Open Access

Leifsonia aquatica: Case report and literature review

  • Authors:
    • Ricardo Vianna De Carvalho
    • Cíntia Silva Santos
    • Louisy Sanches Dos Santos Sant'Anna
    • Fernanda Ferreira Lima
    • Raphael Hirata Júnior
    • Marília Fournaciari Grabois
    • Ana Luíza Mattos‑Guaraldi
  • View Affiliations

  • Published online on: August 31, 2021
  • Article Number: 224
  • Copyright: © De Carvalho et al. This is an open access article distributed under the terms of Creative Commons Attribution License.

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Non‑diphtheria Corynebacterium species have been increasingly recognized as multidrug resistant pathogens that also infect immunocompromised patients. Automated and semi‑automated phenotypic tests have been used by clinical laboratories for detection of these gram‑positive rods. The present case report describes the rare pediatric case of L. aquatica isolated in central venous catheter blood cultures during chemotherapy treatment for Wilms tumor and adds to the knowledge on this infection with regard to pediatric cancer. The clinical aspects of this patient and opportunities for improving treatment were reviewed. Additionally, a review of the literature revealed no other case report involving cancer and a pediatric patient with documented L. aquatica bacteremia. Corynebacterial infections are considered uncommon, but in recent decades' reports on infection with bacterium are increasing in frequency, particularly in nosocomial immunocompromised patients.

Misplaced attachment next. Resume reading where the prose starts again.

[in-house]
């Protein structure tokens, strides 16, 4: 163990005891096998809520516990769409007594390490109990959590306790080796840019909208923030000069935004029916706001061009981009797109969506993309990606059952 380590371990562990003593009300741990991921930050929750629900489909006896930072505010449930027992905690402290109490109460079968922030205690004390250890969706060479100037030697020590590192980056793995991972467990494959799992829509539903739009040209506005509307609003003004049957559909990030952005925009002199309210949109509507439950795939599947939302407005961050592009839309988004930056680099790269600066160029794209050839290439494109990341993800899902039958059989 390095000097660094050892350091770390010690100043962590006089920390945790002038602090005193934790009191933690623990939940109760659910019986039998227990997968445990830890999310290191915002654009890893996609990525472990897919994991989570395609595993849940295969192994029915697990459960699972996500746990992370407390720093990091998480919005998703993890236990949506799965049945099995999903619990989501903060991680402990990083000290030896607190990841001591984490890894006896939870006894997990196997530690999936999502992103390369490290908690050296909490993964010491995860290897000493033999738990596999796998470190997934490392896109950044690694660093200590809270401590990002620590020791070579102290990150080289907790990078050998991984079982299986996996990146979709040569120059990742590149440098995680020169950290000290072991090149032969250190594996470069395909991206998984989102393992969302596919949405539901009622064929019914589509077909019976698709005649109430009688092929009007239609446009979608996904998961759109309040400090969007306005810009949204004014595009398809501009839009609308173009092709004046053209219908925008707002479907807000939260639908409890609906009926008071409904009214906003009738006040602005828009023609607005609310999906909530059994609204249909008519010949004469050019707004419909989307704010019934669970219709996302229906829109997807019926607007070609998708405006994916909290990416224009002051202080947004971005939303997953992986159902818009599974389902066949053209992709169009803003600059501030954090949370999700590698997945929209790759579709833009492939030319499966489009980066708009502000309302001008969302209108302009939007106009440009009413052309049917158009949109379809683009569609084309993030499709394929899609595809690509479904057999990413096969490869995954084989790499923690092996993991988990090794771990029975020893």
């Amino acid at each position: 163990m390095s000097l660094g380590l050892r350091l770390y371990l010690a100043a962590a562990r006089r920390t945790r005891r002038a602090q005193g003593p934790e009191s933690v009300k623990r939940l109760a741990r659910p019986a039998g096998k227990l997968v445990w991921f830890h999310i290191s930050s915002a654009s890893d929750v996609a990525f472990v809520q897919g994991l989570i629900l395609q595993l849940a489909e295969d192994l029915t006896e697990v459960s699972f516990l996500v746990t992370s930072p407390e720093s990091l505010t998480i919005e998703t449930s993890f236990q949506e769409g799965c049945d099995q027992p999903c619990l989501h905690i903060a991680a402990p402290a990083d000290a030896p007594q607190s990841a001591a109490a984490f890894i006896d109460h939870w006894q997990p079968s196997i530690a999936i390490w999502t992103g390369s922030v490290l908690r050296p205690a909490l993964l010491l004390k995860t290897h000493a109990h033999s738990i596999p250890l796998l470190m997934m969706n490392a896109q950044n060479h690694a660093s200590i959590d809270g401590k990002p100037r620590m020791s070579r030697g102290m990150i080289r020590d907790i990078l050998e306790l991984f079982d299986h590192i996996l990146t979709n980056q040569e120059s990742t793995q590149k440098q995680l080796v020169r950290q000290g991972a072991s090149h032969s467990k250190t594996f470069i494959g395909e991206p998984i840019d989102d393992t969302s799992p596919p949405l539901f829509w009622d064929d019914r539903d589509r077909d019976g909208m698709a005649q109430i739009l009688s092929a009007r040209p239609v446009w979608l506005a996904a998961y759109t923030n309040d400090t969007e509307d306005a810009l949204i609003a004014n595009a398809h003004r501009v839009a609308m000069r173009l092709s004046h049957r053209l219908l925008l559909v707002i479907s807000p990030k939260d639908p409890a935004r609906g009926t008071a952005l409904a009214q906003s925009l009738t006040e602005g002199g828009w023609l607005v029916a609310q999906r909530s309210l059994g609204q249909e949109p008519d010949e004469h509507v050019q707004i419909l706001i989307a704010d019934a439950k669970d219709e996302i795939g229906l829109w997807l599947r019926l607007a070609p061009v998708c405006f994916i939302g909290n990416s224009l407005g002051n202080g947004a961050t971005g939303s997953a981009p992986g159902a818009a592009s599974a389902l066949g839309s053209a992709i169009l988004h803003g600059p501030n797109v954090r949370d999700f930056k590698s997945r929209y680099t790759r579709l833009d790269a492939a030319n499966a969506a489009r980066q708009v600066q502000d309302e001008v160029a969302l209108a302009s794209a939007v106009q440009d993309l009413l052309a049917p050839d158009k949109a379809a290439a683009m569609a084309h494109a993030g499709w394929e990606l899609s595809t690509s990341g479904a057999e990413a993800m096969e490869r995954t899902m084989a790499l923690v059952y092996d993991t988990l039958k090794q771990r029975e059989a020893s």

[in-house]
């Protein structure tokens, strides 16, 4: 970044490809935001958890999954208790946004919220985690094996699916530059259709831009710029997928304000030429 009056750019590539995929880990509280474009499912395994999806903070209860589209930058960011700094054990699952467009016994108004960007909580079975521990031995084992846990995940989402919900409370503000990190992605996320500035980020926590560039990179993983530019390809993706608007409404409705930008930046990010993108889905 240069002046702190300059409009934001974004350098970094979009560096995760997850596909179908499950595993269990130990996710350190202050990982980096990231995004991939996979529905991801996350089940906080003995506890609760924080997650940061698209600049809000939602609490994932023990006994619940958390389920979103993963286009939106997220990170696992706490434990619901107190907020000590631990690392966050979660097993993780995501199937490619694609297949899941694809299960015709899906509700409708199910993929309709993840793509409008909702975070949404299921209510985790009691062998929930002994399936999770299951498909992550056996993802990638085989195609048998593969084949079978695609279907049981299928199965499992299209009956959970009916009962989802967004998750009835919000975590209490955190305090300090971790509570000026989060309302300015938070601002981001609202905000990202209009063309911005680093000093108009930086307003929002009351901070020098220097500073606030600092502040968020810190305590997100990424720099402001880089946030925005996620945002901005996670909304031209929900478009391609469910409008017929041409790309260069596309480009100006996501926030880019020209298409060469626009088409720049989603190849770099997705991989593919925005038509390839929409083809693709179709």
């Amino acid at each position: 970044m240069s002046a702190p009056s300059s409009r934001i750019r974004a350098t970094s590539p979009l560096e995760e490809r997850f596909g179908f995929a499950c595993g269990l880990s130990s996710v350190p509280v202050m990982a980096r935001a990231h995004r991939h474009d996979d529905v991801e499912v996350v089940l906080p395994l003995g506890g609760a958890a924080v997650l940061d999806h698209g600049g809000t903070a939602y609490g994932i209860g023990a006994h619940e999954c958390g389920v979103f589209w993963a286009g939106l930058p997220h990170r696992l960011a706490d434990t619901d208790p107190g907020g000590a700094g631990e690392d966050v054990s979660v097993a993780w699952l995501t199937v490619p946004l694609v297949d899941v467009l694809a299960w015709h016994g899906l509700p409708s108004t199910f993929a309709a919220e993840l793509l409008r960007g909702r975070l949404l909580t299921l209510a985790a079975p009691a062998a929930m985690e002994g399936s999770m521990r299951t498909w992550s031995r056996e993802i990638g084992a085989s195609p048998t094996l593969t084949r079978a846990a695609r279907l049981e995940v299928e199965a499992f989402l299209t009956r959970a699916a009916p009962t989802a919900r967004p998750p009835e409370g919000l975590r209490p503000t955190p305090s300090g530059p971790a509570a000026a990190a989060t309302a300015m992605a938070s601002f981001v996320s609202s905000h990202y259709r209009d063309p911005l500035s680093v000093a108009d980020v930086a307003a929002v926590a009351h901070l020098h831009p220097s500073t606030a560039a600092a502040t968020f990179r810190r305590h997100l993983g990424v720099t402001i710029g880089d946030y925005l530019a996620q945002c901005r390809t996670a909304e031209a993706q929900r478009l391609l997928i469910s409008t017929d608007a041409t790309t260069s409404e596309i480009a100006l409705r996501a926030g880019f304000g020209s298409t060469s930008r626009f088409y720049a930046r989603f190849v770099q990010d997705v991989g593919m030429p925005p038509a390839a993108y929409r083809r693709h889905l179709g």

Toxigenic Corynebacterium Diphtheriae is a major cause of morbidity and mortality in regions of the world where immunization against diphtheria is not universally available. Coryneform bacteria are a diverse group of aerobically growing non-spore forming, irregularly shaped gram-positive rods. Geographical variations in the frequency of isolated species and variations in natural and acquired antimicrobial resistance have been described (1). Diagnosis of coryneform bacteria remains a challenge for routine checks, due to the large number of different species belonging to this group (2,3). Isolates of coryneform gram-positive rods are often difficult to identify for diagnostic laboratories. Modern technologies such as MALDI-TOF MS and/or RNA sequencing molecular detection methods for bacterial pathogens in fluids provide sensitive, specific and rapid results (4).